Do you access your property through a right of way over someone else’s land?
Many of us enjoy rights of way without ever really thinking about them, for example, you may access your house or land through a neighbour’s private lane or roadway.
You do not own the private lane or roadway, it is not a public route maintained by the local authority, but you are entitled to use it, because you have a legal property right.
If you have land that benefits from rights over another property in this way, then it may be time for you to take action to preserve these rights.
The Land and Conveyancing Law Reform Act 2009, as amended, (“2009 Act”) attempted to simplify the law regarding acquiring rights of way by prescription.
The Land and Conveyancing Law Reform Act 2009 changed the law in relation to the length of time needed to establish a right of way, and provides for a new user period of 12 years.
Up to and including November 30, 2021, a person claiming a right of way by long user will continue to claim a right of way accrued under the Prescription Acts, and must establish he has used the right of way for a minimum period of 20 years.
From December, 1 2021, a person no longer refers to the time period(s) under the Prescription Acts, but would claim under Section 35 of the 2009 Act, and establish a “relevant user period” which in the case of private land is a minimum period of user of 12 years, being “user as of right” without interruption immediately before the claim/commencement of legal action.
The first claim would be from December 1, 2021, based on use commencing from or before 1/12/2009.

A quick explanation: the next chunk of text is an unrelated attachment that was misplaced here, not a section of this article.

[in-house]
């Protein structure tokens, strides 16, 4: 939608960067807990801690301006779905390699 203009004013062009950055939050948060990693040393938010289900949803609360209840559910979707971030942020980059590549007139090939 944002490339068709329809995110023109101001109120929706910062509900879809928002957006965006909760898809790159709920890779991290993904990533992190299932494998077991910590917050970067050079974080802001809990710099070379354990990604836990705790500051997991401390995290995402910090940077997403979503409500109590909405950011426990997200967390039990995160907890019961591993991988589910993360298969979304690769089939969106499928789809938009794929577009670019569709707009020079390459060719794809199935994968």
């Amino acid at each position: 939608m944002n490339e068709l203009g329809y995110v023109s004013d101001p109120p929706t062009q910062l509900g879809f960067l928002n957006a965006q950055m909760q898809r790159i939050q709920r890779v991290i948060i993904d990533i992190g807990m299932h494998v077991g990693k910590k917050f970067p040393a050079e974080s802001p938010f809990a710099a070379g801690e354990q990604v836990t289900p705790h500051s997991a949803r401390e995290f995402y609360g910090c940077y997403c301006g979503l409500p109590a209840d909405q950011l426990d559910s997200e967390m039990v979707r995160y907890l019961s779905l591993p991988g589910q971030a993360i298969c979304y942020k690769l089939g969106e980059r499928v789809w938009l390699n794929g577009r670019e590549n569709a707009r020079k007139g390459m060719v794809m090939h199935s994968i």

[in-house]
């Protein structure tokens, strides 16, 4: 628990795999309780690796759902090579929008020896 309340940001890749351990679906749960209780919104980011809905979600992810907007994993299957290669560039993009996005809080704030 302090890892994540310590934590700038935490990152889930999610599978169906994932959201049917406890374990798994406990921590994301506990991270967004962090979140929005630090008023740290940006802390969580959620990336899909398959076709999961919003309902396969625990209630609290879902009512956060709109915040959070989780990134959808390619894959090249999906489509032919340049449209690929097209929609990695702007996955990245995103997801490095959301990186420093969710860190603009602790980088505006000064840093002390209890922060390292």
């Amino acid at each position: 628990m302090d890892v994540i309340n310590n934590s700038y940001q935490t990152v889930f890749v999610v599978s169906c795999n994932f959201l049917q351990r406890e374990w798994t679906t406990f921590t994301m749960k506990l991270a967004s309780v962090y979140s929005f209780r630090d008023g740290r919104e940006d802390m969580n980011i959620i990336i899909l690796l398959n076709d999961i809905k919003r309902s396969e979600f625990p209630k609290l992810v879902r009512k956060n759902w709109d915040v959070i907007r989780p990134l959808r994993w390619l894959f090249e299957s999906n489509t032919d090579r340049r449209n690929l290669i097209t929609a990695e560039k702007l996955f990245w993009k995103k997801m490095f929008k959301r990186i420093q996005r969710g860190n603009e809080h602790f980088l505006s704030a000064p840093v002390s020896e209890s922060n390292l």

In order to protect claimants who had either acquired the relevant user period before the 2009 Act was introduced, or who were in the course of acquiring it, transitional measures were introduced.
The 2009 Act provided for a 12-year transition period, from its commencement, in which claims can be brought under the old regime and user periods prior to November 30, 2021.
The main consequence is that under the 2009 Act, the user period only begins accruing from the commencement of the Act, being December 1, 2009, even where an additional user period is claimed before that date.
Therefore, should you fail to register a right of way prior to November 30, 2021, any user period before December 1, 2009 will not be considered.
In addition, you will have to meet the criteria set down by the 2009 Act, rather than relying on the previous law.
The first piece of advice is if you are not sure if your right of way is registered, check it out.
Call to your solicitor.
Arrange for your solicitor to check your title deeds.
Do not assume it is registered.
If it is not registered, act promptly.
These applications can take time.
There are three ways you can register your right of way
- enter into a deed of right of way with the owner or owners of the road.
- lodge an application in the Land Registry.
- court application.
Get advice on the best route for you to take in relation to your particular circumstances.
Rights of way are very complex, particularly if ownership of the roadway, path, or other route of right of way is divided between a number of different owners, or if it is not known who owns the route.
It is strongly advised that any person who enjoys the benefit of a right of way should register that right, well in advance of the November 30, 2021 deadline.
Karen Walsh, from a farming background, is a solicitor practicing in Walsh & Partners, Solicitors, 17, South Mall, Cork (021-4270200), and author of ‘Farming and the Law’. Walsh & Partners also specialises in personal injury claims, conveyancing, probate and family law. Email: firstname.lastname@example.org Web: www.walshandpartners.ie